As time advances, our nation – and the world – has repeatedly witnessed the progression of women making a difference within society in many positive ways. By advancing into careers in the fields of business, politics, and science, just to name a few, women from both our current and previous generations have worked hard to make a name for themselves while combatting a variety of stereotypes.
In recent years, this nature of combatting stereotypes has been seen especially in the world of the skilled trades, as women are continually breaking the mold and specializing in many vocational fields. It has become more and more common for women to forego the journey of earning a desk job and instead pursue the path of becoming a welder, a machinist or an electrician.
Let’s take a look at some essential facts about the expanding role women are playing within the trades.
The Pursuit of Women Developing Their Careers in the Skilled Trades
For decades, women have been advocating for a seat at the industrial table. A high-profile example of the efforts made by women seeking to earn a fulfilling career in skilled trades was seen in Honoring Tradeswomen, a bill curated by five U.S. senators in 2003, which stated that “there should be more attention paid to breaking down the barriers that women face in entering the skilled trades.”
- Because of elements such as this bill, and the continued persistence of other advocacy groups such as Sisters in the Building Trades, there has been an increase in the amount of women seen in just about every vocational field.
- However, despite these efforts to include females in the field of skilled trades, there have still been predictions for labor shortages in many vocational industries. For example, the American Welding Society predicts that there will be a shortage of 400,000 operators, both male and female, by 2024.
- With shortages such as these becoming more evident, there in turn are demand increases happening at a steady pace. For instance, the demand for both electricians and HVAC professionals are each predicted to grow by 14% by 2024, a much faster pace for job growth than on average.
Instead of shying away from a career in skilled trades, women can instead pursue the opportunity that has been given to them and utilize their talents. How can women continue to pursue careers down the vocational route? They can start by doing their research.
Resources for Women Interested in Skilled Trade Careers
As mentioned above, doing your research and knowing the facts about the field you’re interested in is very important for women looking to make a mark in the skilled trades industry. To expedite this process, we have provided a number of resources for women to utilize in their search for a vocational-based career.
General Information Resources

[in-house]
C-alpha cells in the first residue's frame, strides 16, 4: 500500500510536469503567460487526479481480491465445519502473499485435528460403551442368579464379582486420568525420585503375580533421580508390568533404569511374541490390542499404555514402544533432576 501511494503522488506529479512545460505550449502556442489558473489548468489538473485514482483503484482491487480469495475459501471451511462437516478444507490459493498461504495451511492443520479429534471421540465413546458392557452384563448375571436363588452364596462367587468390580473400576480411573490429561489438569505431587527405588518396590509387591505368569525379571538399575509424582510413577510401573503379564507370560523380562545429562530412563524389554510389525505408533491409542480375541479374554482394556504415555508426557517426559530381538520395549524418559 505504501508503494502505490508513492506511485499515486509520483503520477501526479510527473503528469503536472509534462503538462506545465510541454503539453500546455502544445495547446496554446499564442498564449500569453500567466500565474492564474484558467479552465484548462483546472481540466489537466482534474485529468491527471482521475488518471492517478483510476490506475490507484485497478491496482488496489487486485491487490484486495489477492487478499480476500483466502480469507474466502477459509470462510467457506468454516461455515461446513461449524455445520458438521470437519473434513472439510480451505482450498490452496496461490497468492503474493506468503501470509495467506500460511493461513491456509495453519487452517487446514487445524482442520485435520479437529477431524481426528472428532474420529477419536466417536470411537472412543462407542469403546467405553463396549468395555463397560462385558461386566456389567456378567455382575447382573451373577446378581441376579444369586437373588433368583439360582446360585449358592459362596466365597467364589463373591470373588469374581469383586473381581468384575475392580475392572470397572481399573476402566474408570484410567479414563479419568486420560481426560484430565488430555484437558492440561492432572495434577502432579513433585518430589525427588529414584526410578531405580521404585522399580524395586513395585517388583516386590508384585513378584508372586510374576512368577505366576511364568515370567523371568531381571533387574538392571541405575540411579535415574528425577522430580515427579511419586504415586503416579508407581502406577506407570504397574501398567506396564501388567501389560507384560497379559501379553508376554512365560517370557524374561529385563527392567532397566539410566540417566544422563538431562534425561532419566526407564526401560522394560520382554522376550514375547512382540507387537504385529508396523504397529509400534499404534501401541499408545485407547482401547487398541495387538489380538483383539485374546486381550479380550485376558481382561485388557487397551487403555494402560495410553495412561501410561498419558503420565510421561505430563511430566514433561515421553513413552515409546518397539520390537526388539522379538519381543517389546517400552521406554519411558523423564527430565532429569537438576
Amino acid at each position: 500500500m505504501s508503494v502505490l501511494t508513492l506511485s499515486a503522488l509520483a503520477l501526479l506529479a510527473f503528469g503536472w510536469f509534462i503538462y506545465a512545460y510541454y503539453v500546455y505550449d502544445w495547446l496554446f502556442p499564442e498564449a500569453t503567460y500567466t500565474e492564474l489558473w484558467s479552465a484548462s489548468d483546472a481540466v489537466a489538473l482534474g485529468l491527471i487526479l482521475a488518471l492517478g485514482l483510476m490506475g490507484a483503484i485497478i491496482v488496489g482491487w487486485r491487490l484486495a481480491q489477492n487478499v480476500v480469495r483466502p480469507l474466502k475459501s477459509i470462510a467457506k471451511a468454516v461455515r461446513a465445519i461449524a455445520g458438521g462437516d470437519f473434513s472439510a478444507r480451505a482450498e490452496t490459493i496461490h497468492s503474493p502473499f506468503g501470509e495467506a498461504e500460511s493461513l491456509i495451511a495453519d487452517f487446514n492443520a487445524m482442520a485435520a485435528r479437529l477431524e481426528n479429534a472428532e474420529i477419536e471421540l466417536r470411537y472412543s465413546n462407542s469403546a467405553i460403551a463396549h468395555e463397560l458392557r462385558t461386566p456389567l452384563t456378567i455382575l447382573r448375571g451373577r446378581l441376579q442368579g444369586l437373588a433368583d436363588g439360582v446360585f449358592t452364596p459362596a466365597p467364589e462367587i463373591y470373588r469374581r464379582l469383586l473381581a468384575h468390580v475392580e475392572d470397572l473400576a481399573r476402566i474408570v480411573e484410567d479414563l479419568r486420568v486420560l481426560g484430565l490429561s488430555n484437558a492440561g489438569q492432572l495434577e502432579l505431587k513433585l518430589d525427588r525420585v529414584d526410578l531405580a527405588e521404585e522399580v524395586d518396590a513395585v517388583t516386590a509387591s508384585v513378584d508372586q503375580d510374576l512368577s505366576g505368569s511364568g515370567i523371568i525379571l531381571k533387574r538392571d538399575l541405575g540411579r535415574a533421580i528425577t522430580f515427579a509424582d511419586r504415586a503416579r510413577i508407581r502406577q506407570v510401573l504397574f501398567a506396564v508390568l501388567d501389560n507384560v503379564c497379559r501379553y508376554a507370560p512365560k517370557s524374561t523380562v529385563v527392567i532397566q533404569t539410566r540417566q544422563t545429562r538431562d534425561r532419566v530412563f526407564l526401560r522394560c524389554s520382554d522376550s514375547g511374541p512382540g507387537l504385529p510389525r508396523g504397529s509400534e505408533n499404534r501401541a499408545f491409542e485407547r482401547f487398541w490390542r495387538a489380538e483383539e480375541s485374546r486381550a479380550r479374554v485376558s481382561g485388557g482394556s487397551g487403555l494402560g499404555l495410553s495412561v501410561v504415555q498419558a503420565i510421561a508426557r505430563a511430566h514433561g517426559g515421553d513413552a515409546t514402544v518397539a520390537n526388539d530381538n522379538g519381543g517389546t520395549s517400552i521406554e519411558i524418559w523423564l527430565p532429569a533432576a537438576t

If you want to find the latest trends and statistics for your field, such as projected job growth, bookmark the following websites:
- Bureau of Labor Statistics
- Career and Technical Education (CTE) Statistics
- IBIS World Trade & Technical School: Industry Report
Resources Catered Specifically to Women in the Skilled Trades
There are many resources out there specifically for women who are interested in pursuing a career in the skilled trades. Whether you’re a woman who’s looking to begin your vocational career or you’ve already been working in the industry and you’re seeking out new connections, these resources will be a helpful asset:
- Apprenticeship & Non-Traditional Employment for Women
- Women in HVACR
- National Association of Professional Women in Construction
- Sisters in the Building Trades
- Women in Automotive
- Hard Hatted Woman
- National Institute for Women in Trades, Technology and Science (IWITTS)
- Wider Opportunities for Women
- Women in Trucking Association
- Learn How to Become: Non-Traditional Careers for Women
- Tradeswomen, Inc.
- Dwyer Group
- National Association of Women in Construction
- Women Tech World
- Real Women in Trucking
- Women in Automotive Technology
Do you know of any other resources for women in the world of skilled trades? Let us know and we’ll add them to our list!
Additional Resources for Vocational School Careers, Sorted by Industry
Here at New Castle School of Trades, we offer many programs that women can apply to and enroll in. In addition to the plethora of resources for women in trades listed above, we want to provide a variety of additional resources, which we’ve broken down into specific industries, featuring links for networks, blogs, societies and more:
- National Institute for Automotive Service Excellence
- International Automotive Technicians Network
- SAE International
- National Electrical Contractors Association
- International Association of Electrical Inspectors
- IEEE Power and Energy Society
- Industrial Maintenance Association
- Society for Maintenance & Reliability Professionals
- Industrial Supply Association
Women Looking to Establish a Career in the Trades Can Reach Out to Us Today!
There’s no denying that women have made significant strides within the skilled trades industry. From construction professionals working on building a home to machinists repairing aerospace parts, there are more and more women making their way into the vocational industry. If you’re ready to earn your education in an exciting, hands-on trades career, we want to hear from you.
Women who are interested in either beginning or changing the direction of their careers by becoming part of one of our programs listed above can contact us today and let us know which program of ours they’re interested in.
We’d be more than happy to provide you with more information about our courses and answer any questions you may have. We look forward to hearing from you!